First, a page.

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Response of rangeland goats to supplements

25 August 2020

Key points:

  • New R&D is examining the impact of supplementation on rangeland goats to help producers increase live weight gains.
  • Findings will inform the development of a simple cost-of-supplement calculator to assist producers make supplementation decisions.

An MLA-funded project determining rangeland goats’ response to feed supplementation is underway to help in the development of a simple cost-of-supplement calculator for goat producers.

Supplementation involves the provision of small quantities of a specific nutrient or nutrients to meet the requirements of an animal to achieve a target level of productivity.

An understanding of the likely response of rangeland goats to supplements is essential to support producers with their supplementation decisions; however, limited information is currently available.

MLA commissioned The University of Queensland to undertake the research and development project, led by Simon Quigley.

The objective of the project is to develop response relationships to a range of supplements which may be used by producers to increase live weight gain of young entire male rangeland goats.

The project initially completed a review of the nutritional requirements of rangeland goats before commencing a series of supplementation experiments. The project has now completed two experiments with young entire male rangeland goats, 16–20kg live weight, sourced from ‘Buffel Park’ and ‘Bullindgie’ stations in the Dirranbandi district of Queensland.

During the experiments, the goats were maintained in individual pens with intake and live weight gain measured over an 11-week period. Both experiments were conducted during periods of increasing day length to avoid the effects of declining photoperiod on feed intake.

Results to date

The first experiment was completed in 2019 and determined the goats’ response to increasing amounts of various supplements; a plant-based protein meal, lucerne, urea or whole cottonseed, as sources of dietary nitrogen.

The second experiment was completed in 2020 and determined the response of goats to increasing amounts of rolled wheat, rolled sorghum or lucerne pellets.

In both experiments, non-supplemented goats were fed Mitchell grass hay (4% crude protein, 40% digestibility) on which they essentially maintained live weight.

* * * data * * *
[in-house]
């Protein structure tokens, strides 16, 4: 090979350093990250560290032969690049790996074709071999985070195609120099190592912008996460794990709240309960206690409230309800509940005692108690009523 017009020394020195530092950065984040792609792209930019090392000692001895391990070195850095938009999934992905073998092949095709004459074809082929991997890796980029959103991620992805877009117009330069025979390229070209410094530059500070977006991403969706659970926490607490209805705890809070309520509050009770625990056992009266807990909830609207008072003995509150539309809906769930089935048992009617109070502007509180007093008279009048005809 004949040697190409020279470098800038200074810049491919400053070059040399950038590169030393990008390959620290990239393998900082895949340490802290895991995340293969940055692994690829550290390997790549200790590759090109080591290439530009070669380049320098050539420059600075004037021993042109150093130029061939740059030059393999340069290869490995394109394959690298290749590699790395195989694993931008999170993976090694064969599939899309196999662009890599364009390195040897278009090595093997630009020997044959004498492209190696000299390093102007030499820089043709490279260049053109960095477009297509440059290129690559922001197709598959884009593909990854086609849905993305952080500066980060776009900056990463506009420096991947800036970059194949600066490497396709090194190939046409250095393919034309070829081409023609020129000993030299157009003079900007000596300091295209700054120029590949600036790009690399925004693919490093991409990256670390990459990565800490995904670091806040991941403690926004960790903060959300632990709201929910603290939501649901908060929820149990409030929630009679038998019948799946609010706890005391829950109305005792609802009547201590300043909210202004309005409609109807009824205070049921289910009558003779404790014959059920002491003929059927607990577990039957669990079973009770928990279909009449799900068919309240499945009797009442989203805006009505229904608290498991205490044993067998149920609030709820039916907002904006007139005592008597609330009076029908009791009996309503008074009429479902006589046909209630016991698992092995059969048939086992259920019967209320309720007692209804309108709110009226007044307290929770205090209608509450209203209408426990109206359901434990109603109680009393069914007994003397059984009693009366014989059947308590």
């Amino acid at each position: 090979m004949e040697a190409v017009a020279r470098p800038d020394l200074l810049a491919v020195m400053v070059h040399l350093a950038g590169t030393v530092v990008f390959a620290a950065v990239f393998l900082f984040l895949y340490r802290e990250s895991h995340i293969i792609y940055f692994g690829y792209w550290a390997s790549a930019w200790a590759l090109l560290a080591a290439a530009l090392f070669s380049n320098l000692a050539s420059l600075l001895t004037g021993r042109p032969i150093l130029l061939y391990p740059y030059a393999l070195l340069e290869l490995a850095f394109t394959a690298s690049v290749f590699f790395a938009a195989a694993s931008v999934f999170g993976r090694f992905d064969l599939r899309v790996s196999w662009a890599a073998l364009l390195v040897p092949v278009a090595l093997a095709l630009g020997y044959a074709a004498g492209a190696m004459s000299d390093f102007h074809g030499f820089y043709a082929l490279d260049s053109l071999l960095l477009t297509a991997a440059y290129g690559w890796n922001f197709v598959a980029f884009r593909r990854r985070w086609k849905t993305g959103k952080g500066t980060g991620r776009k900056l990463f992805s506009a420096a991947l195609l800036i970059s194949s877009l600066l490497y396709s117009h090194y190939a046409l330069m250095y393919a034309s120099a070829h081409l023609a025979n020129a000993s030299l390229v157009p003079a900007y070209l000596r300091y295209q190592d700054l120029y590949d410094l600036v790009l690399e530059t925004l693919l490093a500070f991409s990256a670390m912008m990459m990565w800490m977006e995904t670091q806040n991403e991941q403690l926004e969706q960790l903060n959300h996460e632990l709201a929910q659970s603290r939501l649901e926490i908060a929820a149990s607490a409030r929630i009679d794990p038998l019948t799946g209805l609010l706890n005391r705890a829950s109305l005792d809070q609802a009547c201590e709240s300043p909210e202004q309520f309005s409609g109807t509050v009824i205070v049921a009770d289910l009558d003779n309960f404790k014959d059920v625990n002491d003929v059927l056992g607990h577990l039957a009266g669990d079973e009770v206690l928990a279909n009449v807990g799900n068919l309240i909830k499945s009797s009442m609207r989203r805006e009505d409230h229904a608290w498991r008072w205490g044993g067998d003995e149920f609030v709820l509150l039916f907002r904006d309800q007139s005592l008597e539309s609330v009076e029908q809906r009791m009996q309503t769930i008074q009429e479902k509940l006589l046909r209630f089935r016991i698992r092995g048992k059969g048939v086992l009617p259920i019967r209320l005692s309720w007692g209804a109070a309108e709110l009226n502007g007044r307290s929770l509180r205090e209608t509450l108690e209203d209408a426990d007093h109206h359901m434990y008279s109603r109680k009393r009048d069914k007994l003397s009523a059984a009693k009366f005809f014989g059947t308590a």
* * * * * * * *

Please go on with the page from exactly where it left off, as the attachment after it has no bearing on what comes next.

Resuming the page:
Goats consuming the highest amounts of the protein supplements in experiment 1 gained approximately 50–60g/day above the non-supplemented goats, while goats consuming the highest amounts of the sorghum and wheat supplements in experiment 2 gained approximately 70–90g/day above the non-supplemented goats.

At the end of both experiments, the goats were fed a commercially available pellet ad libitum, with average growth rates of 150–200 g/day recorded. Samples and data analysis from these experiments are currently in progress.

Potential to increase live weight gain

The experiments demonstrate the wide variation in both intake and live weight responses of rangeland goats to supplements and also that potential does exist to significantly increase live weight gain of this class of goat, when grazing a low quality basal diet.

The remaining experiments to be conducted within the project will determine the optimum crude protein content of supplements for young entire male rangeland goats. Validation of these responses and the economics of the different feeding strategies under grazing conditions will be required in the future.

The response data generated in the experiments will be used to develop a simple cost-of-supplement calculator to assist producers determine the relative costs of various supplements to achieve a targeted live weight gain for young entire male rangeland goats.

Full results from the project and the cost-of-supplement calculator is anticipated to be available to producers in late 2021.